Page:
The initiative described in this blog was undertaken by DIT. Readers should be aware that following a government announcement about changes to some civil service departments, DIT has become the new Department for Business and Trade.
Career development, and a clear career development plan, are some of the most important things we can offer to our teams. For team members, it shows our commitment to – and investment in – their progression. For the business, it helps develop a highly skilled workforce, and supports retention. This ensures we develop staff with a deep knowledge of the department’s strategy. These are all reasons why DIT is supporting building a stronger career development culture across Digital Data and Technology (DDaT). This blog outlines some of the things we have been doing in this space in the User Research (UR) Community.
One of the most valuable assets supporting career progression for digital professions in government has been the DDaT Capability Framework. This was produced by the Government Digital Service (GDS) and has more recently been taken over by the Central Digital and Data Office (CDDO). It describes all the different job roles in the DDaT profession, and specifies the skills and capabilities needed for each role. What makes it important for career progression is that it defines how those skills need to develop as DDaT professionals progress through their career.
The Capability Framework at DIT
The Capability Framework was established some years back. At DIT we’ve been keen to keep it under review to make sure it continues to support DDaT career development effectively. So in 2022, DDaT Heads of Profession were asked to look at their frameworks to consider whether they needed refreshing.
One of these blogs authors, Jonathan Nicholls, was already aware there were some issues that would be good to look at from a User Research perspective. In his previous role as cross-government Head of UR at GDS, he led a review of the UR framework to look at how well it supported UR development. Jonathan had invaluable support from a cross-government working group of Heads and UR colleagues.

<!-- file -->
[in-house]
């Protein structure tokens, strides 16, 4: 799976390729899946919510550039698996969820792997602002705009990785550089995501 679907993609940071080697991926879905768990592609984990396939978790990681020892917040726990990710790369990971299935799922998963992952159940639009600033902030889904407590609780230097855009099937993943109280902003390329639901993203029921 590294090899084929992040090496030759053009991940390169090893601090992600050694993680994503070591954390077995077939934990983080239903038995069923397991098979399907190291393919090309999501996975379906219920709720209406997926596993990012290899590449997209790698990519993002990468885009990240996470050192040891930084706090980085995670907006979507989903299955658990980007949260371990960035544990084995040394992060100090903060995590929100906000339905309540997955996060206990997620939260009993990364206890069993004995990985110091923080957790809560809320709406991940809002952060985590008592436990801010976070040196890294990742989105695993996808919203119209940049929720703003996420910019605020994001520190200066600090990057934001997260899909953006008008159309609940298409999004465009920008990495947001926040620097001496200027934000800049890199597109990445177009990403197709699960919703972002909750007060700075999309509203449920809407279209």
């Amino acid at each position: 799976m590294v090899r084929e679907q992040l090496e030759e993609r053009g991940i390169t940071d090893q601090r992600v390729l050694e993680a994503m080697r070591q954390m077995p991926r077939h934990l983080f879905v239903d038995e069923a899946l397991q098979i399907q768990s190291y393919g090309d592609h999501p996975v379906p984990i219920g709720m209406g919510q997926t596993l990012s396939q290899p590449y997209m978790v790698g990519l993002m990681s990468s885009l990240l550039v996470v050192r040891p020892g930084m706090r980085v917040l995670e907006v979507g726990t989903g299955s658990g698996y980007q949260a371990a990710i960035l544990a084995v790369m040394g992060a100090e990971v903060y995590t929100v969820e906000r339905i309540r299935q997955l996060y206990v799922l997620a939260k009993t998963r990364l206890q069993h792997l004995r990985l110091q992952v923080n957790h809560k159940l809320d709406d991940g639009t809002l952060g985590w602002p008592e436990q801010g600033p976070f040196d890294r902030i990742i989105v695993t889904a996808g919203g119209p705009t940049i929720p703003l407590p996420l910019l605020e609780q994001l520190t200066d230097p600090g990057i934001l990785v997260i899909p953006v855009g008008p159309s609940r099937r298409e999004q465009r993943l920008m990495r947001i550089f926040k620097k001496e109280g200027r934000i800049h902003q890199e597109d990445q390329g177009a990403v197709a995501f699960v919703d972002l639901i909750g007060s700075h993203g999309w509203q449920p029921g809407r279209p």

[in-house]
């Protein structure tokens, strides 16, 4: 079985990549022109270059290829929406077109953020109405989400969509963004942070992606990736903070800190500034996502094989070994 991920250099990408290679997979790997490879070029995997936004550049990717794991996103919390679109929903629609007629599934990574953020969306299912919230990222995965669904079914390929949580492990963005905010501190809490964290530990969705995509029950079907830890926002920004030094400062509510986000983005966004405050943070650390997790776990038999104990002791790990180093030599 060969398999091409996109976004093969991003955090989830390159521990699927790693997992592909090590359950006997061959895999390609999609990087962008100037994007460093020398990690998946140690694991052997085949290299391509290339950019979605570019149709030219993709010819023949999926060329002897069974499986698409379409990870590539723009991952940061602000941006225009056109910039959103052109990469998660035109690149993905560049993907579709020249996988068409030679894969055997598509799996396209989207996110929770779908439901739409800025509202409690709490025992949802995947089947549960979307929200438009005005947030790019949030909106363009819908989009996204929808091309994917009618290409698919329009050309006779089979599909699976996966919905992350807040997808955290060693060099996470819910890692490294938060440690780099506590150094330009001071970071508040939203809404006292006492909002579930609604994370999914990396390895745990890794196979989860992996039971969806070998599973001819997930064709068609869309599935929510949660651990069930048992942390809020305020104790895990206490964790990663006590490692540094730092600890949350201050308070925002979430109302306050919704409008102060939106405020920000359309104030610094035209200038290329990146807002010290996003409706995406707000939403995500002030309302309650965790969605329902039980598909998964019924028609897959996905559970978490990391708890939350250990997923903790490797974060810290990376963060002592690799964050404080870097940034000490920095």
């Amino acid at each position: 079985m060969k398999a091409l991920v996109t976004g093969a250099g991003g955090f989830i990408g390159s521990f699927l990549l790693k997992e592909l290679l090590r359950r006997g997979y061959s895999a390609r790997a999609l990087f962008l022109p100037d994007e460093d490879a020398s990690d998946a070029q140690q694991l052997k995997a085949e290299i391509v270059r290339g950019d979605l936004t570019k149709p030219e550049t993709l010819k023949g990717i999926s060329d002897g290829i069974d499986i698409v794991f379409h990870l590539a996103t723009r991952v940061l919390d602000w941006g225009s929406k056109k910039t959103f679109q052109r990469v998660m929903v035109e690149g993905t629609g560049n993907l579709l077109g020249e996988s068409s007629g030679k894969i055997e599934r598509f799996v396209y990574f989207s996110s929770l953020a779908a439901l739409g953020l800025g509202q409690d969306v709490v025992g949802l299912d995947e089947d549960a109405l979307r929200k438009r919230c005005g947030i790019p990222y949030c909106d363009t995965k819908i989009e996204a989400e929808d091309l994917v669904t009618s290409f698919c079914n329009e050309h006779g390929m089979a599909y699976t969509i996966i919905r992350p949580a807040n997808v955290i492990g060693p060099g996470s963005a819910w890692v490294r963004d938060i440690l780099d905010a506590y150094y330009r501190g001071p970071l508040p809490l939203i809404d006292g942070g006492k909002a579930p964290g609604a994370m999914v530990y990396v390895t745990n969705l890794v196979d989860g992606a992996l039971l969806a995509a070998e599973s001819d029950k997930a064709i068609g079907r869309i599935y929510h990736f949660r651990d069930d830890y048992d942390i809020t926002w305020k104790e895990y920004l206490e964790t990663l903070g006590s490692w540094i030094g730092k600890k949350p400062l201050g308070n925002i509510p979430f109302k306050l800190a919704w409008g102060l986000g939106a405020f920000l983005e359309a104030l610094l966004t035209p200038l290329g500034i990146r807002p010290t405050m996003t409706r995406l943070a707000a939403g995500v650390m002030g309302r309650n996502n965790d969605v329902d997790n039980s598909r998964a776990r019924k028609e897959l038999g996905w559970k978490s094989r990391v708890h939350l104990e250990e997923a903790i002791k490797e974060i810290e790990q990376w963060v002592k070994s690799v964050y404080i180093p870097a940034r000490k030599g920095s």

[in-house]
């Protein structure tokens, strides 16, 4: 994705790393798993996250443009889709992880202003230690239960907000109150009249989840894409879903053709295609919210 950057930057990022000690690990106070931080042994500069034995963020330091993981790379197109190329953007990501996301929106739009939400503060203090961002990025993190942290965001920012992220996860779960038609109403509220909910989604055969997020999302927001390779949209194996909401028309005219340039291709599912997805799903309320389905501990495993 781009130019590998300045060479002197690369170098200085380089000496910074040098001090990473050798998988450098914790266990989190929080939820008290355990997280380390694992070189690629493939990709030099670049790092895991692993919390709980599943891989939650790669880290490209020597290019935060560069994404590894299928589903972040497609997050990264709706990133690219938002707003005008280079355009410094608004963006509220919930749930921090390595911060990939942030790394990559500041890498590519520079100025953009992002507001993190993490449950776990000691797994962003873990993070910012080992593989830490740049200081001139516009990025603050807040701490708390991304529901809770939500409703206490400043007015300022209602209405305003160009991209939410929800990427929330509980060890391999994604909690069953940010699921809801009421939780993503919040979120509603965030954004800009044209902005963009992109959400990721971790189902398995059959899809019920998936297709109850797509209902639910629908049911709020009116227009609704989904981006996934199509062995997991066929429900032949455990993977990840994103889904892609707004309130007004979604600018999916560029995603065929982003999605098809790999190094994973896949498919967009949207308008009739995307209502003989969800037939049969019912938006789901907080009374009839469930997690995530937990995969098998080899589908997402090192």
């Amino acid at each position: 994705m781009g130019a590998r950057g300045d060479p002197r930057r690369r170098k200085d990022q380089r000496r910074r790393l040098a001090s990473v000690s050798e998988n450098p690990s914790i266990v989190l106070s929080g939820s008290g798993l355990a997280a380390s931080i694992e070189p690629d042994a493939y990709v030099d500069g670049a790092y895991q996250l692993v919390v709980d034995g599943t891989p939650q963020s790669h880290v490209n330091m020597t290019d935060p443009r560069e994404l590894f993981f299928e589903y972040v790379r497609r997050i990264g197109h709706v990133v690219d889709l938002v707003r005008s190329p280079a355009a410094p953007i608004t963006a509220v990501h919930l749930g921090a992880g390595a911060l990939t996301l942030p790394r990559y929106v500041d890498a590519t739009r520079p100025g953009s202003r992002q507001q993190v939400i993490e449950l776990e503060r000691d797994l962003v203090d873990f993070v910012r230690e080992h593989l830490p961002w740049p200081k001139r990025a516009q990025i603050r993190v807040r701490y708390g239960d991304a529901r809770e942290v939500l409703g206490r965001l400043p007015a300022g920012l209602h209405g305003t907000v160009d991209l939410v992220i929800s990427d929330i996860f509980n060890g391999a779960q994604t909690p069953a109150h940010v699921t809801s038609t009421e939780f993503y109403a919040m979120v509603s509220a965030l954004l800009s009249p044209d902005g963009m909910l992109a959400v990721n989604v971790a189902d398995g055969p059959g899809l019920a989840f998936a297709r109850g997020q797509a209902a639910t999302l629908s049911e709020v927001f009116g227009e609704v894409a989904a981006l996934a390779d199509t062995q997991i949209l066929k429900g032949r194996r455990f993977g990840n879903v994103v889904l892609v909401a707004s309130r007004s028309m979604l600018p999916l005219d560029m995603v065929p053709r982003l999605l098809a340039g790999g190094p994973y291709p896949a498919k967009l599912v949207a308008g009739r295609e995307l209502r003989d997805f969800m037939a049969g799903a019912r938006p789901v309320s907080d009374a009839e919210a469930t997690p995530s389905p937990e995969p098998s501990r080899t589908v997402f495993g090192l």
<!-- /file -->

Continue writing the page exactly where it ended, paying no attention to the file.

So, when we looked at the UR framework in DIT, we decided to focus on two specific issues that had been identified.
The issues we wanted to address
The first issue was that the original UR capability framework focused extensively on the craft skills of being a good user researcher. These are the methodological and analytic skills a researcher needs and the knowledge they need about the interaction between individuals and technology.
However, the framework placed much less emphasis on the capabilities that user researchers need to be successful particularly in more senior roles. This included skills like:
- shaping and leading research programmes
- leading UR teams and assuring quality standards
- navigating complex stakeholder environments
- influencing sceptical stakeholders.
This sometimes led to difficult development conversations, particularly around Senior Researcher level. If a Senior Researcher had ticked all the boxes on the old UR capability framework, they felt this signalled they were ready for promotion into Lead roles. Often they were, but not always. Some Senior Researchers were strong on all the craft skills in the framework, but lacked the research leadership and stakeholder management skills needed in a Lead. Then, the researcher could understandably feel aggrieved when they were told they weren’t ready for promotion.
At DIT, we felt it was important to include these research leadership and stakeholder management skills in our development conversations as people approached more senior roles. Accordingly, we have built these skills into our refresh of the UR capability framework.
The second issue we wanted to look at was that user-centred and agile practice were presented as a single capability in the old UR capability framework. However, these two different skills sets are both central to the user researcher role in a multidisciplinary team, and sometimes there can be a tension between the two. Combining them into a single capability seemed to underplay the importance of both.